“That, too is a question we don’t know the answer to,” Dr. Stack says. “The influenza virus is sensitive to heat and humidity, so in the summer months it kind of calms down and goes away, and then it comes back when the temperatures get cooler in the fall and winter. We don’t know that for the coronavirus yet, we have to wait and see.”
Dr. Stack cautions that even if the coronavirus spread does decrease in the summer months, if persons prematurely begin to congregate again and don’t heed public health warnings about social distancing, it can surge back.
- Once the COVID-19 pandemic is over, what will the new normal look like?
“Nobody knows,” Dr. Stack says. “I do think that after this though, as a society we should all have learned that hand hygiene is important, that covering your cough is important, and doing those things we can do to reduce any respiratory infection is really important – whether it’s the coronavirus, the flu, or any other infection.”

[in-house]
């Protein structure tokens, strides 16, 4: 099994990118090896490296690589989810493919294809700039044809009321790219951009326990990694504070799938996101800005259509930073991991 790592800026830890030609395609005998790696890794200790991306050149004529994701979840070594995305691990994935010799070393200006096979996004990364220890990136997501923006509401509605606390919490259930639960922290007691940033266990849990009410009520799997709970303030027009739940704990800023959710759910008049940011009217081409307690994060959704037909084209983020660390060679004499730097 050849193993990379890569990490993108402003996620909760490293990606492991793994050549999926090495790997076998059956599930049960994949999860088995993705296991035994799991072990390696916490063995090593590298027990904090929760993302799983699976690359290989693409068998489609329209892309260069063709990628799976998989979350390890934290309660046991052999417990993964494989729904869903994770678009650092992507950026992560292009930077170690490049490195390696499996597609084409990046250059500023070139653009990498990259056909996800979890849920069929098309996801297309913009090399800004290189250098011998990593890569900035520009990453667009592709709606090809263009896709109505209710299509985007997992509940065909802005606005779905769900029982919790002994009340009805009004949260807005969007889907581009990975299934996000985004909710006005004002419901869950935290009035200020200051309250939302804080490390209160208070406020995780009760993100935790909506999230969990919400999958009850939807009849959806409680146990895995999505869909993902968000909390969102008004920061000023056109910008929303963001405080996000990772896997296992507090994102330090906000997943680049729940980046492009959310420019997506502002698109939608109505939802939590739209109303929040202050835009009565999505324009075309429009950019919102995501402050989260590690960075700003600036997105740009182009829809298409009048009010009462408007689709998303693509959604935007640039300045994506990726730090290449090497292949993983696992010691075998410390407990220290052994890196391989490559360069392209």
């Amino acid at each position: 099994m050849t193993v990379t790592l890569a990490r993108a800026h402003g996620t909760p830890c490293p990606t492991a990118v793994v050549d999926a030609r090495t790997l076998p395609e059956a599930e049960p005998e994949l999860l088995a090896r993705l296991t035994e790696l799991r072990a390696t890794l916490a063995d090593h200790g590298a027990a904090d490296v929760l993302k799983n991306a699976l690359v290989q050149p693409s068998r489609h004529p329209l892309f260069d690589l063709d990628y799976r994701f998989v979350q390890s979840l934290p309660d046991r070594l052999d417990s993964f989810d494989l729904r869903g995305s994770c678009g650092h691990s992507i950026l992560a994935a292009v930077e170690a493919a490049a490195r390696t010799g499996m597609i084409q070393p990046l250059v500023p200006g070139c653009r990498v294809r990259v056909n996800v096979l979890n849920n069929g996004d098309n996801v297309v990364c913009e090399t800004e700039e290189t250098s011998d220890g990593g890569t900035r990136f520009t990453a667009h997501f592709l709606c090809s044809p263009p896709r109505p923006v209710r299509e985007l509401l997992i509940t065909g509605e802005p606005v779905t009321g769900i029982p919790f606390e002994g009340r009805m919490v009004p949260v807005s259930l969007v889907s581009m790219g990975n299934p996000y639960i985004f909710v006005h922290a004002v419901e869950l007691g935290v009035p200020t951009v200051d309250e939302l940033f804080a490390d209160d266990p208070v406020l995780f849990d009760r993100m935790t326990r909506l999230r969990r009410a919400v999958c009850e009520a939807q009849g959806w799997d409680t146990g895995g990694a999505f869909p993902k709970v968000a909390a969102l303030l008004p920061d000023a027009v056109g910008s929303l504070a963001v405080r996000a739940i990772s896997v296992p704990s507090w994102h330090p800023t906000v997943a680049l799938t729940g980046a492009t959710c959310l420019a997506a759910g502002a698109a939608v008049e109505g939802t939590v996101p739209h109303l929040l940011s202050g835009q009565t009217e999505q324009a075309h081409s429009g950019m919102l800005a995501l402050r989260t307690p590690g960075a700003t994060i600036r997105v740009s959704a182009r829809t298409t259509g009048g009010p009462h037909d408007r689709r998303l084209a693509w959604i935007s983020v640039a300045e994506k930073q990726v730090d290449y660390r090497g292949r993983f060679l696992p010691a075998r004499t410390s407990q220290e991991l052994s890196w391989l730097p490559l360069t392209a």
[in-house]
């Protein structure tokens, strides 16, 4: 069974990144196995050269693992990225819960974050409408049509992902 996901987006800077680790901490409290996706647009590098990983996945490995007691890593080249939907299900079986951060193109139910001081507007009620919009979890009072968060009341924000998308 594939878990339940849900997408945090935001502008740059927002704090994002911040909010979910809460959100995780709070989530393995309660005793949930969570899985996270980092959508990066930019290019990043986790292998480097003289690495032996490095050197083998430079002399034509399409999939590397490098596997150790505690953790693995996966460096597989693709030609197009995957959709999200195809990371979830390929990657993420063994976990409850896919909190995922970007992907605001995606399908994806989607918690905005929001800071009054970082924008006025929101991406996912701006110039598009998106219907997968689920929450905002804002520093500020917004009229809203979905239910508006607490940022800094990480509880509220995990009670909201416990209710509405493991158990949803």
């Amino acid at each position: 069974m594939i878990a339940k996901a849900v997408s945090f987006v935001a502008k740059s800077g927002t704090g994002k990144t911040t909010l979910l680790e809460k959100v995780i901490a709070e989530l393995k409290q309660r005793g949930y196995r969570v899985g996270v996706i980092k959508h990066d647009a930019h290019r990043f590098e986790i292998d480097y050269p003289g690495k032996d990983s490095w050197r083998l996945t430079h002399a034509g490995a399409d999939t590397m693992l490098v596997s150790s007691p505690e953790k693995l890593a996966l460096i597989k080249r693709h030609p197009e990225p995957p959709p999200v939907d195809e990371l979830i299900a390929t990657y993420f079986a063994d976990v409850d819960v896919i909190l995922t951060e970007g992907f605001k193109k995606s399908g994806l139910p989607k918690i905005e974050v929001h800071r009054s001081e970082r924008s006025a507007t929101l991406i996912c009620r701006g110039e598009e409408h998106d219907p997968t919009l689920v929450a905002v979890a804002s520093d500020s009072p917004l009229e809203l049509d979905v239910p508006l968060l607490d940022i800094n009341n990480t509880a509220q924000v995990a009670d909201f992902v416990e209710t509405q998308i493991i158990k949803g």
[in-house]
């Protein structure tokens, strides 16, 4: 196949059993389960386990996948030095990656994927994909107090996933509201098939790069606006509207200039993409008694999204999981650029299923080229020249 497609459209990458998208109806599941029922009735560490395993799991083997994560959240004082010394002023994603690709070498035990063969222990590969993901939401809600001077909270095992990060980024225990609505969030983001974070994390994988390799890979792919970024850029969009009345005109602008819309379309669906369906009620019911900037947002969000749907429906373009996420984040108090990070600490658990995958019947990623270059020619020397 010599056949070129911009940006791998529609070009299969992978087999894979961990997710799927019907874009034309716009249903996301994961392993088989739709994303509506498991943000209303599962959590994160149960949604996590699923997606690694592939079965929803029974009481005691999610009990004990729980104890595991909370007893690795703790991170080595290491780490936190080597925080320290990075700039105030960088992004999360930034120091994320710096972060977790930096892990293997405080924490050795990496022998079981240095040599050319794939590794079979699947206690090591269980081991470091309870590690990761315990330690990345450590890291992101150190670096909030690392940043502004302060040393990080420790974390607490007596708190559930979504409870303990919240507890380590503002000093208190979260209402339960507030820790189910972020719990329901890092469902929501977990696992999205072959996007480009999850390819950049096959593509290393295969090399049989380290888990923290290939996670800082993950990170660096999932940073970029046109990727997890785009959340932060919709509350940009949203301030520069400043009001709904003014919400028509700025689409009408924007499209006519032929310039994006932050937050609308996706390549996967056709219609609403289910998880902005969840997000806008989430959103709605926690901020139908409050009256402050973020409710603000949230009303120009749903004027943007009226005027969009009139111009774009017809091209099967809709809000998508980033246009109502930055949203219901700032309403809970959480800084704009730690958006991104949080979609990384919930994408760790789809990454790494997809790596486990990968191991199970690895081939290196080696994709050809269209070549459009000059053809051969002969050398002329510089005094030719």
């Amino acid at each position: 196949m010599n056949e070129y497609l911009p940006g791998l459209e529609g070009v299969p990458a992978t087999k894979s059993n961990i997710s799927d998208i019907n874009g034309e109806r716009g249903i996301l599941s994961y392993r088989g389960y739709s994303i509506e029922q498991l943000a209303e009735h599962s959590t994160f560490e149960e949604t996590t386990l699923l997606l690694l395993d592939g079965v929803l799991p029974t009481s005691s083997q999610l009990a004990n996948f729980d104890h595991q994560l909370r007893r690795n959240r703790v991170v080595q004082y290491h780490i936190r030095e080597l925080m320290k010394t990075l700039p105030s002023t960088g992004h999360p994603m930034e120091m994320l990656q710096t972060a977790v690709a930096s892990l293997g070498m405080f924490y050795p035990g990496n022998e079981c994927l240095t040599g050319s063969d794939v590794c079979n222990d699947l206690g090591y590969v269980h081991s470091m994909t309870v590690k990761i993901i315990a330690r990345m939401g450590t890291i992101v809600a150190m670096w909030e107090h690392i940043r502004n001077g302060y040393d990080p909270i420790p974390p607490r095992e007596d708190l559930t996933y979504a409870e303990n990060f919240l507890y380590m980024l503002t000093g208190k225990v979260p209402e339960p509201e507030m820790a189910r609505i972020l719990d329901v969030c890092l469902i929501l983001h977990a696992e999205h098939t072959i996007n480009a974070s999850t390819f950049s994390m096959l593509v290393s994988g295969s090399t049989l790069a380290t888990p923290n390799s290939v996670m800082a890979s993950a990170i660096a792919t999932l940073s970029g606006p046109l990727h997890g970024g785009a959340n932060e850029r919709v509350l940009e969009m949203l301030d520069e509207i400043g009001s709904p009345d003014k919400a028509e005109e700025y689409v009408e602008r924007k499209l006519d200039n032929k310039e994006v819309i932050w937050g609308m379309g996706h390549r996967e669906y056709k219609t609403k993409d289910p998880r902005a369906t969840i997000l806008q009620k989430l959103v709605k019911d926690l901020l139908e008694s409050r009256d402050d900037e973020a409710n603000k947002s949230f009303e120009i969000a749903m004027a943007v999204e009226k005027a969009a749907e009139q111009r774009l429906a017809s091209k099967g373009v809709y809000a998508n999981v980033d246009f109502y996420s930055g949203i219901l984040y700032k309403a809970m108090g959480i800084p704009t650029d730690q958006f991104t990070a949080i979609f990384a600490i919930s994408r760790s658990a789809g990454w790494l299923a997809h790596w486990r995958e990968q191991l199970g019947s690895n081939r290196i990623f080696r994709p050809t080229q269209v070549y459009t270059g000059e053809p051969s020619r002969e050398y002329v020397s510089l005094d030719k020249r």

What Hospitals Are Doing to Prepare for a Surge in Patients
The University of Louisville Health system has considerable experience in preparing for disasters, from coordinating responses to weather events to establishing procedures to treat patients in case of an accident or act of violence that could result in mass casualties. But the COVID-19 pandemic has brought forth an entirely new set of challenges, says Dr. Jason Smith, M.D., chief medical officer for University of Louisville Health.
“Most of the time when you’re talking about disaster planning you’re talking about a number of days to weeks, and you rely on areas that aren’t affected by that disaster to supplement what you have and your capabilities,” he says. “We don’t have that. So this is very much taking those plans, scaling them out to months, and realizing that there’s no off-loading. Because you are the facility that’s going to off-load for everyone else.”
The U of L medical system is preparing for a higher number of patients with COVID-19 to require admission in the coming weeks, and relying on data projections that Dr. Smith says “are all over the place.” He explains that a lot of the uncertainty is based on the fact that widespread testing for the coronavirus is still not available in Louisville and throughout Kentucky.